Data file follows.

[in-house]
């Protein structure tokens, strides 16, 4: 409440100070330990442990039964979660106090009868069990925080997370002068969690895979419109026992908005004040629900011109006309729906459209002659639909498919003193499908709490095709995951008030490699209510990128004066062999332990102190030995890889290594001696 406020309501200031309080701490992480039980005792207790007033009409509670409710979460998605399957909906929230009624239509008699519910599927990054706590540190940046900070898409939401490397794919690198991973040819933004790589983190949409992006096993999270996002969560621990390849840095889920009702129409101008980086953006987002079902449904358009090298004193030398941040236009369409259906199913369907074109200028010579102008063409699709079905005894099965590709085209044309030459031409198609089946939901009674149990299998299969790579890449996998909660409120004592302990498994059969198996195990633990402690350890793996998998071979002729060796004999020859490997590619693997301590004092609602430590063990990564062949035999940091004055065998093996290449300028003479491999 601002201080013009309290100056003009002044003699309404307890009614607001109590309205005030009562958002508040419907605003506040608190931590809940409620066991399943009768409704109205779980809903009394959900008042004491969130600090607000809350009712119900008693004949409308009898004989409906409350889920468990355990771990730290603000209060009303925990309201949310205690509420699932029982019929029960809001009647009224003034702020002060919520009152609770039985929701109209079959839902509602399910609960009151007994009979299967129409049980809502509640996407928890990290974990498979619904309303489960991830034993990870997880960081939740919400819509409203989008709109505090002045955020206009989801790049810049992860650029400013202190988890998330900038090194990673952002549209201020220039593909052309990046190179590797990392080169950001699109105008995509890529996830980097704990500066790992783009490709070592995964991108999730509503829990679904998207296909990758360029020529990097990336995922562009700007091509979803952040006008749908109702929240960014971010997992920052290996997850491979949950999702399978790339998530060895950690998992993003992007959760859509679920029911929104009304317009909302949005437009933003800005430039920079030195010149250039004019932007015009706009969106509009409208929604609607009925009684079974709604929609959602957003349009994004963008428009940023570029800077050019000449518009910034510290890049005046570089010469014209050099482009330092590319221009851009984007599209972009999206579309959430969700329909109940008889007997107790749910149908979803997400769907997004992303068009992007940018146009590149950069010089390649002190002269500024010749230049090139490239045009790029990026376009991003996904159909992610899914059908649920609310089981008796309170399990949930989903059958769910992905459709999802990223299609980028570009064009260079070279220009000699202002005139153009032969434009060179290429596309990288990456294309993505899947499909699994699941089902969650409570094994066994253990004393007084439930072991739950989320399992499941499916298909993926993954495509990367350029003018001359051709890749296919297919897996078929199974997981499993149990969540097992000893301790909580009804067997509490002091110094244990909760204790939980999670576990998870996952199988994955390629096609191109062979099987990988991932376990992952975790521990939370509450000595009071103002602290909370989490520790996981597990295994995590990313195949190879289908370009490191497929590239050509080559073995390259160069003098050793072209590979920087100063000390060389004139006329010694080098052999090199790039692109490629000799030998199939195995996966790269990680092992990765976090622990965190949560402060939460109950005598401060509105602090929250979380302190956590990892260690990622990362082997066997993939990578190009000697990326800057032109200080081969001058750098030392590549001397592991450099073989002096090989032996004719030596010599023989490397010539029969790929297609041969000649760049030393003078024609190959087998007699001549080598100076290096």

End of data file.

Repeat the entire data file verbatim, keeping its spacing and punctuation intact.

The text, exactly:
[in-house]
């Protein structure tokens, strides 16, 4: 409440100070330990442990039964979660106090009868069990925080997370002068969690895979419109026992908005004040629900011109006309729906459209002659639909498919003193499908709490095709995951008030490699209510990128004066062999332990102190030995890889290594001696 406020309501200031309080701490992480039980005792207790007033009409509670409710979460998605399957909906929230009624239509008699519910599927990054706590540190940046900070898409939401490397794919690198991973040819933004790589983190949409992006096993999270996002969560621990390849840095889920009702129409101008980086953006987002079902449904358009090298004193030398941040236009369409259906199913369907074109200028010579102008063409699709079905005894099965590709085209044309030459031409198609089946939901009674149990299998299969790579890449996998909660409120004592302990498994059969198996195990633990402690350890793996998998071979002729060796004999020859490997590619693997301590004092609602430590063990990564062949035999940091004055065998093996290449300028003479491999 601002201080013009309290100056003009002044003699309404307890009614607001109590309205005030009562958002508040419907605003506040608190931590809940409620066991399943009768409704109205779980809903009394959900008042004491969130600090607000809350009712119900008693004949409308009898004989409906409350889920468990355990771990730290603000209060009303925990309201949310205690509420699932029982019929029960809001009647009224003034702020002060919520009152609770039985929701109209079959839902509602399910609960009151007994009979299967129409049980809502509640996407928890990290974990498979619904309303489960991830034993990870997880960081939740919400819509409203989008709109505090002045955020206009989801790049810049992860650029400013202190988890998330900038090194990673952002549209201020220039593909052309990046190179590797990392080169950001699109105008995509890529996830980097704990500066790992783009490709070592995964991108999730509503829990679904998207296909990758360029020529990097990336995922562009700007091509979803952040006008749908109702929240960014971010997992920052290996997850491979949950999702399978790339998530060895950690998992993003992007959760859509679920029911929104009304317009909302949005437009933003800005430039920079030195010149250039004019932007015009706009969106509009409208929604609607009925009684079974709604929609959602957003349009994004963008428009940023570029800077050019000449518009910034510290890049005046570089010469014209050099482009330092590319221009851009984007599209972009999206579309959430969700329909109940008889007997107790749910149908979803997400769907997004992303068009992007940018146009590149950069010089390649002190002269500024010749230049090139490239045009790029990026376009991003996904159909992610899914059908649920609310089981008796309170399990949930989903059958769910992905459709999802990223299609980028570009064009260079070279220009000699202002005139153009032969434009060179290429596309990288990456294309993505899947499909699994699941089902969650409570094994066994253990004393007084439930072991739950989320399992499941499916298909993926993954495509990367350029003018001359051709890749296919297919897996078929199974997981499993149990969540097992000893301790909580009804067997509490002091110094244990909760204790939980999670576990998870996952199988994955390629096609191109062979099987990988991932376990992952975790521990939370509450000595009071103002602290909370989490520790996981597990295994995590990313195949190879289908370009490191497929590239050509080559073995390259160069003098050793072209590979920087100063000390060389004139006329010694080098052999090199790039692109490629000799030998199939195995996966790269990680092992990765976090622990965190949560402060939460109950005598401060509105602090929250979380302190956590990892260690990622990362082997066997993939990578190009000697990326800057032109200080081969001058750098030392590549001397592991450099073989002096090989032996004719030596010599023989490397010539029969790929297609041969000649760049030393003078024609190959087998007699001549080598100076290096």